A: It goes according to rankings, race times and how you finish in certain races. With nationals and the world championship, if you’re top three overall then you qualify to apply for a pro card. St. Anthony’s, MIT (Miami International Triathlon) and Eagleman are races that if you finish in the top percentage of your age group and overall top three, then you qualify for that pro card. Then it’s up to you if you’re ready to make that leap and begin racing.

Q: When did you know you were ready?

A: After Eagleman. I had a great St. Anthony’s and MIT. Those are Olympic-distance races and I needed another half iron to feel confident I could race both distances competitively. I finished well at Eagleman and that’s when I had the confidence, but my coach and I decided it would be a good idea to get a national or world title under my belt and it all unfolded as planned.

Q: Do you think you’ve proven that a native Floridian can be competitive at the highest level in triathlon?

A: Absolutely. I have an advantage over many triathletes in that I’ve always been able to tolerate heat. The athletes that come from mountain areas have an advantage over us flatlanders but you can simulate that kind of stuff on the treadmill or on the trainer and increase elevation and resistance. It’s definitely very possible for people from Florida or any region where it’s flat to be competitive.

Q: Have you left Florida completely?

A: I’m pretty much between the two. During the summers, I’m definitely going to be in Boulder and that’s mostly due to the fact that it’s hot with the altitude and the climbing. In the winters I’m coming back to Orlando for two-week periods, mostly because it’s warm, and you’re going back to sea level. It’s imp for me to teeter totter back and forth.

Q: You swam competitively only from the ages of 5 to 11, but you’re very strong in the water. Why is that?

McLane on the run

A: Once you’ve created that muscle memory it’s very easy to draw from that and like anything else as you train and put intervals and effort into anything you’re making progress. The early years of my swimming have given me a strong base to work from.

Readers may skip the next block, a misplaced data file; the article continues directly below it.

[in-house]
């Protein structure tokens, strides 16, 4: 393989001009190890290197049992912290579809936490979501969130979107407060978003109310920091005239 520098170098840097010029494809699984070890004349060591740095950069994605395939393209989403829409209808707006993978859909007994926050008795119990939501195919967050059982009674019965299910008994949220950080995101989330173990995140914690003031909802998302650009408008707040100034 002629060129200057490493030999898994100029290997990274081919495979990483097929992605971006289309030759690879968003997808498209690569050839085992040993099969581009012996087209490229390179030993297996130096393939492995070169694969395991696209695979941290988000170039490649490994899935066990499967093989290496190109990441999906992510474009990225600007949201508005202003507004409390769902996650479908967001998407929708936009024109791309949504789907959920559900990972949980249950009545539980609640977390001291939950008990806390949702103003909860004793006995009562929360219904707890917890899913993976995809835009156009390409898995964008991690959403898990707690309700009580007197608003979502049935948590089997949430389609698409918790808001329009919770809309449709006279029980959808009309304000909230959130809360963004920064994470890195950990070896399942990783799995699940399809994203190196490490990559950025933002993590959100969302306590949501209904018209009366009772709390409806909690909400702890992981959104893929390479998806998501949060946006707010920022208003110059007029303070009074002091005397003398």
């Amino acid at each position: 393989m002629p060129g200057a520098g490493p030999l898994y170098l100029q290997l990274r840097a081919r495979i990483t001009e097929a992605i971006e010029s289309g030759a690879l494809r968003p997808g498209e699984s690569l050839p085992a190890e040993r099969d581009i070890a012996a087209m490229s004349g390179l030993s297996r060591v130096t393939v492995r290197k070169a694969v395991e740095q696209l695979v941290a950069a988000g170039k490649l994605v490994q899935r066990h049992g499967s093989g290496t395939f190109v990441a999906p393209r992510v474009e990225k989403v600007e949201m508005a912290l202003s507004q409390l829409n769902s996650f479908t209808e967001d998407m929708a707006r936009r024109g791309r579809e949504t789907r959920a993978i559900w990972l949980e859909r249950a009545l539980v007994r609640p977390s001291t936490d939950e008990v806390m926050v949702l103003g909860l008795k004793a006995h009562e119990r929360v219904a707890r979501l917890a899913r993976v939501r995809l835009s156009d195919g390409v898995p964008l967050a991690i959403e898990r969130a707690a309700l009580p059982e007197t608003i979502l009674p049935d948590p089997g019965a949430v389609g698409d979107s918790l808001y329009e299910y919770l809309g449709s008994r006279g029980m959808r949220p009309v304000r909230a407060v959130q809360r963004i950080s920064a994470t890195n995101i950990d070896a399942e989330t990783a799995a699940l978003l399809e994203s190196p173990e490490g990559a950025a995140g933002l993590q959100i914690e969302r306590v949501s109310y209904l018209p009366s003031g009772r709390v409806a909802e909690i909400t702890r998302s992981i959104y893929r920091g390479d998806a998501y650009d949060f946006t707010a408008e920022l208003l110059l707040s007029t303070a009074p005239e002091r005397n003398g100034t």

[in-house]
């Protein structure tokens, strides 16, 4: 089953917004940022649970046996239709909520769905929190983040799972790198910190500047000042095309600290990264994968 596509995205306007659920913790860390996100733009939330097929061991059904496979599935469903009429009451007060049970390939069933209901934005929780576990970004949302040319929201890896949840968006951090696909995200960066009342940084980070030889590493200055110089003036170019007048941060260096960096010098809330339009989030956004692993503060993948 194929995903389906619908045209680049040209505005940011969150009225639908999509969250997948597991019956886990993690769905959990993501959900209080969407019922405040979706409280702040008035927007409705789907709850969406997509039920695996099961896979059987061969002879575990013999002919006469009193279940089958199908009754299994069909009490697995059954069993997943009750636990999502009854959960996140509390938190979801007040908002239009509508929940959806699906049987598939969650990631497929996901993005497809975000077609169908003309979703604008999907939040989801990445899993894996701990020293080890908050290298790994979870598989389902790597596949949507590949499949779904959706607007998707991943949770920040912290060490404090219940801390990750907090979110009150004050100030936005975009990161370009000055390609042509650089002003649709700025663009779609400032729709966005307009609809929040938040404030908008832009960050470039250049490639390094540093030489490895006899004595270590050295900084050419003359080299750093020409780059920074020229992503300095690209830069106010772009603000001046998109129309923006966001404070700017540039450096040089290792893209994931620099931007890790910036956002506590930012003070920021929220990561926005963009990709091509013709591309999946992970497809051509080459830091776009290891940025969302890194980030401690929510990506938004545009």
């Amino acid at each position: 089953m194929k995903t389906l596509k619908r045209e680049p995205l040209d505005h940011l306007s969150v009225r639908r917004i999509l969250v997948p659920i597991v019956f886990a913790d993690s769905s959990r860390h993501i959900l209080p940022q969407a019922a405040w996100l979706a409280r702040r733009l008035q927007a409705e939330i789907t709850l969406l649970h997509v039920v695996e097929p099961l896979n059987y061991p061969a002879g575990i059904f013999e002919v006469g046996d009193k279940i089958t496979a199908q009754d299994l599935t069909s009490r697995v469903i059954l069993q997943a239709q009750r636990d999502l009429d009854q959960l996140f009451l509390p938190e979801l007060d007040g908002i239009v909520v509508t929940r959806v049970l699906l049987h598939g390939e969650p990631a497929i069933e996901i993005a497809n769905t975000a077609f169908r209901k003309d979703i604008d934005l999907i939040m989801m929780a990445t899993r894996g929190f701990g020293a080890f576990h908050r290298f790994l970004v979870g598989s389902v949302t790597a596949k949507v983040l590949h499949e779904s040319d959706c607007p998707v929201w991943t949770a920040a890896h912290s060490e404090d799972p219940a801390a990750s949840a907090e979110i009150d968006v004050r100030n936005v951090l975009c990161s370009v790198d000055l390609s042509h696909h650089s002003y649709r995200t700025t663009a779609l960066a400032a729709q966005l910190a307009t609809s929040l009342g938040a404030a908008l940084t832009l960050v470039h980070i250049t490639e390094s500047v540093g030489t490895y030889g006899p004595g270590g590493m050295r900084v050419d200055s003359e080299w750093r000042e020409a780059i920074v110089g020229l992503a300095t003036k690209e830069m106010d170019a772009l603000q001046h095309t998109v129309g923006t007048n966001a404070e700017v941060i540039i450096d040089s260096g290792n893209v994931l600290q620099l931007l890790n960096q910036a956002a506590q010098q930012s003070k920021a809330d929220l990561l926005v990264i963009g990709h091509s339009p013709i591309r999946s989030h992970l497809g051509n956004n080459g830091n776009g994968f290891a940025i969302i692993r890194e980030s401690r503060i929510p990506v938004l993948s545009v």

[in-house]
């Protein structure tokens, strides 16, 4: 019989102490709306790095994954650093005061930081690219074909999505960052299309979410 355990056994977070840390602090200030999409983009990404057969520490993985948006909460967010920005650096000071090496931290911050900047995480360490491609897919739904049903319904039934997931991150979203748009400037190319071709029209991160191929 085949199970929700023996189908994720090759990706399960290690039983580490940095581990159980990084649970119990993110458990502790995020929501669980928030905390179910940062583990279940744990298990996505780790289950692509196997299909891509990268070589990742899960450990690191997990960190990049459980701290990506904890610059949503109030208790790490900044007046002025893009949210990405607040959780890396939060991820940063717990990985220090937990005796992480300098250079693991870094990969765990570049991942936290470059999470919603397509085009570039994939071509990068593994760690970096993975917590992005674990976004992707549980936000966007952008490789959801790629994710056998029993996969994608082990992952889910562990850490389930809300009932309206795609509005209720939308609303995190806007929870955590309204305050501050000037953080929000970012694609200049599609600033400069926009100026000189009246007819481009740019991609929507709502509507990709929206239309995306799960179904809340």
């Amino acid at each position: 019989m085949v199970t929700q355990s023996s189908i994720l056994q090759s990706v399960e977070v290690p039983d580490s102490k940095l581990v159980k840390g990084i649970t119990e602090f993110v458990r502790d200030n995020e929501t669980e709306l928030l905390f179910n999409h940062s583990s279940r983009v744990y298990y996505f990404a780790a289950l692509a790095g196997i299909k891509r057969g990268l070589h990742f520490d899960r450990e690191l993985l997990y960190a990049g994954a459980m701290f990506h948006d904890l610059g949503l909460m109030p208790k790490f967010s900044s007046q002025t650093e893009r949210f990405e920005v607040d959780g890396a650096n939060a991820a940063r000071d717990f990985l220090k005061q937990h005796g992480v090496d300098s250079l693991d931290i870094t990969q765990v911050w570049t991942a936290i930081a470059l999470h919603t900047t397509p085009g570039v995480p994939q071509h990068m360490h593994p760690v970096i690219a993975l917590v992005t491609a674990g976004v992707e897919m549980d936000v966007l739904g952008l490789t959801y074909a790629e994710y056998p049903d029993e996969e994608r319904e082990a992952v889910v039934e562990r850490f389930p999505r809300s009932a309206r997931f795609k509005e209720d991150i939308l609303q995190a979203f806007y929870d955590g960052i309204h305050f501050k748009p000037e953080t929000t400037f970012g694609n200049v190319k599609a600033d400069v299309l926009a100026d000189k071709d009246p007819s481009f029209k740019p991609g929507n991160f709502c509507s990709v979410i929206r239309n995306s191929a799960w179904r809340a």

Q: It’s a struggle for many pro triathletes land sponsors and earn recognition. How do you approach that challenge?

A: That’s a good question and it is a challenge. One of the biggest things that have been helpful for me is to go to conventions such as Interbike and give out business cards and resumes and talk to people so they can put a face to your name. I follow up with an email and then to be brutally honest you have to be almost annoying. You walk a fine line of touching base, following up on regular basis and sometimes they get right back to you and sometimes they get caught up on other things.

Q: Doesn’t it help that you look good on magazine covers?

A: It has helped, but what also helps is that I’m on Facebook and Twitter and am proactive trying to market myself and products I believe in and moving in that direction to where I’m doing a lot of talking and blogging and making everything as public as possible. That definitely helps.

Q: What are your goals for your first year as a pro and what would make it a success?

A: I would like to have a couple of podium finishes and be top five in a large percentage of races. So I have high expectations. I know it’s a totally different world out there but at the same time I think I’ll rise up and go with the flow and push myself a bit harder to hang. I’m real interested to see how it unfolds but I strongly believe I can have a few podium finishes at both distances and be top five in a large percentage of races.

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Filed under Enduring Athlete of the Month, Fitness Buff Show Radio, Triathlon